Are young people going off cars?

Fewer young people are learning to dive o their 17th birthday. Find out why the cost of insurance is putting them off.

The moment one of your children begins to learn to drive brings a mixture of pride and dread. If we thought we worried about them before, what about when they pass their test and hit the open road alone?

Yet it seems that, for many of us, that moment is likely to come later, as there’s a trend for kids to put driving off until they’re older. In recent years there has been a 19% fall in the proportion of 17-20 year olds who have driving licences and a 12% drop in those aged 21-29 who drive.

It’s not clear if this is due to the rising costs of motoring – a substantial burden for young people – increased awareness of the environmental impact or just that grabbing some L plates is no longer seen as such a huge rite of passage.

If it’s the cost of motoring that is the issue, who can blame them?

The cost of insurance is high for young drivers

The cost of insurance for a young driver now far outweighs what it may cost to buy a little run around (or even something more fancy).

The average cost of car insurance for 17 to 24 year olds is £1,264 per year, which equates to 10% of the average wage for that age group.

Tips for getting the cost of insurance for young motorists down include:

  • Carefully choosing a make and model of car that tends to attract lower insurance premiums.
  • Shopping around for a lower insurance quote.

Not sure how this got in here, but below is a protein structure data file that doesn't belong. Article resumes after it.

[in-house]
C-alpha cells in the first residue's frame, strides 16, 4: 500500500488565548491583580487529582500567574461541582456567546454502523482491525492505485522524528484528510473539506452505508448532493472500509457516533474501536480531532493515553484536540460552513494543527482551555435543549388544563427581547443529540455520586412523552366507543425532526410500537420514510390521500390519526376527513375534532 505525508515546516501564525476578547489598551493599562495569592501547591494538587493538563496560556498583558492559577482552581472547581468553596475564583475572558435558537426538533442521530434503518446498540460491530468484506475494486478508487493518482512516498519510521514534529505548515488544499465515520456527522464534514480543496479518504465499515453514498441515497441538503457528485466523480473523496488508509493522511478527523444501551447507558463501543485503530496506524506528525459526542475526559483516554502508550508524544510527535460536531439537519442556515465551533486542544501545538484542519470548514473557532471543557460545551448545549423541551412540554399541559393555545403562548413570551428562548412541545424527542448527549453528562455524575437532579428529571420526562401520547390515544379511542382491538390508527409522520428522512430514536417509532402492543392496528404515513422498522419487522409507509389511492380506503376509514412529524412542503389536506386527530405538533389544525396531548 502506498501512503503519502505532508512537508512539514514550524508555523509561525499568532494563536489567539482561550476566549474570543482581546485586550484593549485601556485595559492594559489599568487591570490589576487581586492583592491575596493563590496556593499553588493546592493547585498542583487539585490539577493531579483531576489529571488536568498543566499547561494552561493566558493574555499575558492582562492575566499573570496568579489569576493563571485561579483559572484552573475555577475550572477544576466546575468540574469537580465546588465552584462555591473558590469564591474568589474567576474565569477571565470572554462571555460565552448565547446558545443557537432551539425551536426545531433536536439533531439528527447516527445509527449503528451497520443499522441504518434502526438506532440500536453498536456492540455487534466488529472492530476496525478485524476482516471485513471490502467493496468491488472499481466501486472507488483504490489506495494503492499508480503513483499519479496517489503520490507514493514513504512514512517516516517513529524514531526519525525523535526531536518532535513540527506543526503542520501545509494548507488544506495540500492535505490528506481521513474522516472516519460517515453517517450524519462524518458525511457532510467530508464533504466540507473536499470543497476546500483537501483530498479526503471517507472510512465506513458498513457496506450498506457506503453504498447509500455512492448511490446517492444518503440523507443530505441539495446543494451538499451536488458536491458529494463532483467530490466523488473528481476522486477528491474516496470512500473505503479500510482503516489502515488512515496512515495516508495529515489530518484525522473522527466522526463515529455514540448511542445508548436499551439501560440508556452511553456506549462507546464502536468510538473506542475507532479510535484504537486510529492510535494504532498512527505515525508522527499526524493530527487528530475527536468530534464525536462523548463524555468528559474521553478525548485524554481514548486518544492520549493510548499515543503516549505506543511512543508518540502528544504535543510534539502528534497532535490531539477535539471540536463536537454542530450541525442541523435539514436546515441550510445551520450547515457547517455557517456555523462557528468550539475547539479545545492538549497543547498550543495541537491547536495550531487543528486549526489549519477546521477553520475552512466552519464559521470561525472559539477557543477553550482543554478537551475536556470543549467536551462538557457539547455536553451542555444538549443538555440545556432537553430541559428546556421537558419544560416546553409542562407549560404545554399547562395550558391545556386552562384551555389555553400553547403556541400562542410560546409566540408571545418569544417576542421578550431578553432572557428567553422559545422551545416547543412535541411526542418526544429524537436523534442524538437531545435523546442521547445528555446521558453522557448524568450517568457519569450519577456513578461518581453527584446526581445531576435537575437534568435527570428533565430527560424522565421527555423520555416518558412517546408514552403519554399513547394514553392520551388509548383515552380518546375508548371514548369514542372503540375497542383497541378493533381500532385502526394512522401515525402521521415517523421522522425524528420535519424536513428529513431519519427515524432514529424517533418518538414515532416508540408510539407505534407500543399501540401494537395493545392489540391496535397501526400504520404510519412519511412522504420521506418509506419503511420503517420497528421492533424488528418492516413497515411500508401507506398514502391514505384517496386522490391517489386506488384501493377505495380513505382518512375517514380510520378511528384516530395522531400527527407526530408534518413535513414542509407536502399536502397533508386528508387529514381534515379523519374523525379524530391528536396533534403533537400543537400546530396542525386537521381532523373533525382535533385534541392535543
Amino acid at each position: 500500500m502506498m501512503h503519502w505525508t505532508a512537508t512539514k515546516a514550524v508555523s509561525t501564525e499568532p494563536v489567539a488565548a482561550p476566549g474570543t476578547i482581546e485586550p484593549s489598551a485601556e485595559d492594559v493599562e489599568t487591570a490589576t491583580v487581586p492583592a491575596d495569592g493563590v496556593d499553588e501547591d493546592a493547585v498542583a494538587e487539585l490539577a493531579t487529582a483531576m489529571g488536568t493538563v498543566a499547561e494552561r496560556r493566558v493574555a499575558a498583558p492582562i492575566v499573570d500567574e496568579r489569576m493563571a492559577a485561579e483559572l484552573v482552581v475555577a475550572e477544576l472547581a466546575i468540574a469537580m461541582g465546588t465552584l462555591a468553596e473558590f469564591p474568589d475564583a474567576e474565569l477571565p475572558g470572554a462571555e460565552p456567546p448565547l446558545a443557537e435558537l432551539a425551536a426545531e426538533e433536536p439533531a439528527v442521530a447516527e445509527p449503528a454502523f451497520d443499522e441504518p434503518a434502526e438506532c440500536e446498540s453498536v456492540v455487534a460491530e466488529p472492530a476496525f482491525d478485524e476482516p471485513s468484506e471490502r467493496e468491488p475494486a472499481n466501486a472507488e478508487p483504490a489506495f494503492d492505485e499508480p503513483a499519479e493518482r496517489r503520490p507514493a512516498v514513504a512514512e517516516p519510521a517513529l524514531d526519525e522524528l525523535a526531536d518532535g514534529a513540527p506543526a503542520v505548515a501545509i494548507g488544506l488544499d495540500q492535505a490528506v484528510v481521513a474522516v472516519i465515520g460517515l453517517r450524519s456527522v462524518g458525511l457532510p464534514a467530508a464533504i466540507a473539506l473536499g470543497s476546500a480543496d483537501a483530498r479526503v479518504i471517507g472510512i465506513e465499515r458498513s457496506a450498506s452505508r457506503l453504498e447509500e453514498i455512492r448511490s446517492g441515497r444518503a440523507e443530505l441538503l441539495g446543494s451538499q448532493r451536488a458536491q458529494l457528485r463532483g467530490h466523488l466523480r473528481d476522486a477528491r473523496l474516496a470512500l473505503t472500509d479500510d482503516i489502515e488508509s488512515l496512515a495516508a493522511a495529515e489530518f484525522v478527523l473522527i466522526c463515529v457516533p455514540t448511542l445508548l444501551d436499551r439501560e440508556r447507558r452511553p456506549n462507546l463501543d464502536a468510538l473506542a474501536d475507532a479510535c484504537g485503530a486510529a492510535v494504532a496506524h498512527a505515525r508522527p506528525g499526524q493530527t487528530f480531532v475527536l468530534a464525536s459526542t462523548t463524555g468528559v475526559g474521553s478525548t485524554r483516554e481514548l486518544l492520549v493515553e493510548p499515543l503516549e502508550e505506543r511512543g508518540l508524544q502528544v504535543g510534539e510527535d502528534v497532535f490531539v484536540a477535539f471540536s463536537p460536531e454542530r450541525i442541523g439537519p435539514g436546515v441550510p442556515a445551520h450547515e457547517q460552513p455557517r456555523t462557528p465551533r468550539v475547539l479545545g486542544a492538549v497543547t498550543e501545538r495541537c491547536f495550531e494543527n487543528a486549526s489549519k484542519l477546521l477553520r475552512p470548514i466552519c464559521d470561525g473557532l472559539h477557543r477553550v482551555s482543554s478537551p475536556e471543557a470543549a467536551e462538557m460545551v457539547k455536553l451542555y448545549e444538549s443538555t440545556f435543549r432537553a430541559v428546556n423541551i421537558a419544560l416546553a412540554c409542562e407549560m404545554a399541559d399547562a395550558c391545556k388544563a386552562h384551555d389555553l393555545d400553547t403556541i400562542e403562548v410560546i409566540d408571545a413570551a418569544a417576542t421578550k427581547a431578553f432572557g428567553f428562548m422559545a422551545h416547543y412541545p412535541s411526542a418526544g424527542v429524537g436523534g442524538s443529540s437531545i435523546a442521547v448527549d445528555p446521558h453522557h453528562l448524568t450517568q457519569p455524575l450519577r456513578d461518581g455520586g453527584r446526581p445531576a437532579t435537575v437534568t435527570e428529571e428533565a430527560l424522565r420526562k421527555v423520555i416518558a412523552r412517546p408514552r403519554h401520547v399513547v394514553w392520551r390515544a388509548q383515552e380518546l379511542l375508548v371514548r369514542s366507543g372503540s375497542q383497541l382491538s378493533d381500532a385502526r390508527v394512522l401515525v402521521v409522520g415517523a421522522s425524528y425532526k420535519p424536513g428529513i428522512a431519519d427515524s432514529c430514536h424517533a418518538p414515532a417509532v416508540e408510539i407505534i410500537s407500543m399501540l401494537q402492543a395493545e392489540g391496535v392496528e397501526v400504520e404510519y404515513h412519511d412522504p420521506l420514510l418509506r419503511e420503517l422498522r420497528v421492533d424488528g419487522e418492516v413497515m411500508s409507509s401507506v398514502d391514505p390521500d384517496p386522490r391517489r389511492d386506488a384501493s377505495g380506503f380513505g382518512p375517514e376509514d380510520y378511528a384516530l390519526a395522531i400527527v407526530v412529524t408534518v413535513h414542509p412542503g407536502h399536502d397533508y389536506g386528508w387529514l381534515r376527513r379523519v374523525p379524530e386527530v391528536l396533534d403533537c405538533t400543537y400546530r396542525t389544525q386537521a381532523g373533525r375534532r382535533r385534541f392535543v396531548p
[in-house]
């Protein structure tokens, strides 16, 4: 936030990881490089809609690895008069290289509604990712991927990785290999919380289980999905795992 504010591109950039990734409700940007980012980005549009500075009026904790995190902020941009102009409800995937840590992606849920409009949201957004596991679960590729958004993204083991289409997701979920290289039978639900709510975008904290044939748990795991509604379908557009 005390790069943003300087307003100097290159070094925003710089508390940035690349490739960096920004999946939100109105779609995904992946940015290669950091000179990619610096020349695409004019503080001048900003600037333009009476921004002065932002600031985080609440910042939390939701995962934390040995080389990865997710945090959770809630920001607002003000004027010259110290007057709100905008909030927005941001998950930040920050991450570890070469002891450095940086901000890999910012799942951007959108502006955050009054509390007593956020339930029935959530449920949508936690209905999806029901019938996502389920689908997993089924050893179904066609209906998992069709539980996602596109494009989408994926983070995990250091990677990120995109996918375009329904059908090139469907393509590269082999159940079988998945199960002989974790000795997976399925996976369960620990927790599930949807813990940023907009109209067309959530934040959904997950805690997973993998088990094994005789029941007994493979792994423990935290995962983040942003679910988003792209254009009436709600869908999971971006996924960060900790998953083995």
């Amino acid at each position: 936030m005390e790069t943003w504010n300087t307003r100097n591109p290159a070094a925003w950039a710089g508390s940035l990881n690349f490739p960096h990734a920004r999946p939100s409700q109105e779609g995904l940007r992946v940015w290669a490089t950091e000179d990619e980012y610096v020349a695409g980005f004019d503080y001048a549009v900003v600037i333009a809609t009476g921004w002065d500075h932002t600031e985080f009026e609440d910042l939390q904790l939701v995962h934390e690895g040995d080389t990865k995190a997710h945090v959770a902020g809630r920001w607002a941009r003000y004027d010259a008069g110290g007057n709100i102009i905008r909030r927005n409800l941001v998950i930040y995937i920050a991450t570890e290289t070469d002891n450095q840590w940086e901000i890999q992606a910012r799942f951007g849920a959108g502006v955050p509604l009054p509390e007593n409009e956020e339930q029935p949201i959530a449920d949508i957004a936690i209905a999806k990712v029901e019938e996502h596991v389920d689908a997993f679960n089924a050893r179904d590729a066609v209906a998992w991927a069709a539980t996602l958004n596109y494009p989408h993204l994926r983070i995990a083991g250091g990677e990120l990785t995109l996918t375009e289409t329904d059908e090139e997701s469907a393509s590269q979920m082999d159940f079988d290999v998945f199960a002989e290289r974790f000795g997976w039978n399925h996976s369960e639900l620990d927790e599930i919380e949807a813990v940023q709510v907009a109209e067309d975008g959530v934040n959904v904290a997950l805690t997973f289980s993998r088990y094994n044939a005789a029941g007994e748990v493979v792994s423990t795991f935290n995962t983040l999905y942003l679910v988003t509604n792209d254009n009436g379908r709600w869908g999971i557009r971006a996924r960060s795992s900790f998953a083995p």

• Considering a ‘black box’ policy that monitors driving style to ensure drivers are staying safe.
  • Considering opting to pay a higher excess if an accident does occur.

It’s not a good idea to name someone else as the main driver

One thing young drivers shouldn’t be tempted to do is to name someone else as the main driver on the policy if it isn’t the case. This was once common practice, with a parent listing themselves as the main driver, but it is potentially illegal and could be classified as fraud. It could invalidate the insurance too.

One of the reasons insurance costs are so high is due to the risk young drivers pose. Frighteningly, it is true that they are more likely to have accidents and be responsible for a claim.

A 2018 Department for Transport report said that despite 17 to 24 year olds only accounting for 7% of drivers, they were involved in 24% of injury collisions.

Of all fatal collisions, 24% involved at least one young driver. Scary stuff.

There are calls to cap the costs of insurance for young people

Regardless, there are calls for a change in legislation to ease the cost of insurance for young motorists, by capping the Insurance Premium Tax (IPT) young motorists have to pay. As the tax is charged at a percentage of the premium, young motorists end up paying huge amounts of IPT.

Some evidence, however, suggests the delay in driving is all tied up with a general delay in the onset of true ‘adulthood’ for young people – and it’s certainly true that finance isn’t the only factor here. Car use increases when people are in a stable relationship and employment – something many younger people are taking a little longer to get into. 

In light of the accident figures, many of us may heave a sigh of relief that our youngsters may decide to put off being out on the road alone. It might prove a little difficult to always remember that though as they ask yet again: ‘Mum, can I have a lift?’ The taxi of mum and dad may have a while to serve yet.

Photo by Jan Baborák